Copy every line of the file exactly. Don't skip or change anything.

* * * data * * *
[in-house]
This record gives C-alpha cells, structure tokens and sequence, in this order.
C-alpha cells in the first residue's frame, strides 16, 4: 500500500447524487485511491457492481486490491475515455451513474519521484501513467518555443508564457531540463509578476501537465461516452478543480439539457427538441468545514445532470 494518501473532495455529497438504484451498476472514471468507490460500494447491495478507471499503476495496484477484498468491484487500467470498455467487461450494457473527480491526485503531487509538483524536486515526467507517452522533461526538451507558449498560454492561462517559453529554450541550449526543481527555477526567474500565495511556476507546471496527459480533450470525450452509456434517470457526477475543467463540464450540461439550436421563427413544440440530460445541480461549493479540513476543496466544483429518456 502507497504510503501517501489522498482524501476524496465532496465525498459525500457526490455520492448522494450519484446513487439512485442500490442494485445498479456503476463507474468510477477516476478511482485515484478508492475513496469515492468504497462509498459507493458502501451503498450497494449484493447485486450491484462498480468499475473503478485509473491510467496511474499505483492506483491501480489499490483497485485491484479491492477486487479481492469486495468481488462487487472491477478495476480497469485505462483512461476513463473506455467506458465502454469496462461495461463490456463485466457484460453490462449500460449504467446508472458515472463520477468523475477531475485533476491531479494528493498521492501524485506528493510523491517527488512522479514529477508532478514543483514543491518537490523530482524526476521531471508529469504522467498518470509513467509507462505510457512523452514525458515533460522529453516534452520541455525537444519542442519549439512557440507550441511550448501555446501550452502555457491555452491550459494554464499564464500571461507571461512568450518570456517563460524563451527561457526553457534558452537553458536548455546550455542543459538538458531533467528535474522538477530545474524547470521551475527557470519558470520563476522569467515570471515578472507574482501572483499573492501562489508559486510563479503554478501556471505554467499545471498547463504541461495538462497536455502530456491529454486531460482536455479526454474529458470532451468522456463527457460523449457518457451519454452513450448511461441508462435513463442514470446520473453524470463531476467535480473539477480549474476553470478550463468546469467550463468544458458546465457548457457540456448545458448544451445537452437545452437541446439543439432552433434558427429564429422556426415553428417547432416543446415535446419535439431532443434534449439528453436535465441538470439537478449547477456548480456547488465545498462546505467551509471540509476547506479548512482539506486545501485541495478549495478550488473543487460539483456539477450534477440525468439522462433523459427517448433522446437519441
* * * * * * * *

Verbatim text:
[in-house]
This record gives C-alpha cells, structure tokens and sequence, in this order.
C-alpha cells in the first residue's frame, strides 16, 4: 500500500447524487485511491457492481486490491475515455451513474519521484501513467518555443508564457531540463509578476501537465461516452478543480439539457427538441468545514445532470 494518501473532495455529497438504484451498476472514471468507490460500494447491495478507471499503476495496484477484498468491484487500467470498455467487461450494457473527480491526485503531487509538483524536486515526467507517452522533461526538451507558449498560454492561462517559453529554450541550449526543481527555477526567474500565495511556476507546471496527459480533450470525450452509456434517470457526477475543467463540464450540461439550436421563427413544440440530460445541480461549493479540513476543496466544483429518456 502507497504510503501517501489522498482524501476524496465532496465525498459525500457526490455520492448522494450519484446513487439512485442500490442494485445498479456503476463507474468510477477516476478511482485515484478508492475513496469515492468504497462509498459507493458502501451503498450497494449484493447485486450491484462498480468499475473503478485509473491510467496511474499505483492506483491501480489499490483497485485491484479491492477486487479481492469486495468481488462487487472491477478495476480497469485505462483512461476513463473506455467506458465502454469496462461495461463490456463485466457484460453490462449500460449504467446508472458515472463520477468523475477531475485533476491531479494528493498521492501524485506528493510523491517527488512522479514529477508532478514543483514543491518537490523530482524526476521531471508529469504522467498518470509513467509507462505510457512523452514525458515533460522529453516534452520541455525537444519542442519549439512557440507550441511550448501555446501550452502555457491555452491550459494554464499564464500571461507571461512568450518570456517563460524563451527561457526553457534558452537553458536548455546550455542543459538538458531533467528535474522538477530545474524547470521551475527557470519558470520563476522569467515570471515578472507574482501572483499573492501562489508559486510563479503554478501556471505554467499545471498547463504541461495538462497536455502530456491529454486531460482536455479526454474529458470532451468522456463527457460523449457518457451519454452513450448511461441508462435513463442514470446520473453524470463531476467535480473539477480549474476553470478550463468546469467550463468544458458546465457548457457540456448545458448544451445537452437545452437541446439543439432552433434558427429564429422556426415553428417547432416543446415535446419535439431532443434534449439528453436535465441538470439537478449547477456548480456547488465545498462546505467551509471540509476547506479548512482539506486545501485541495478549495478550488473543487460539483456539477450534477440525468439522462433523459427517448433522446437519441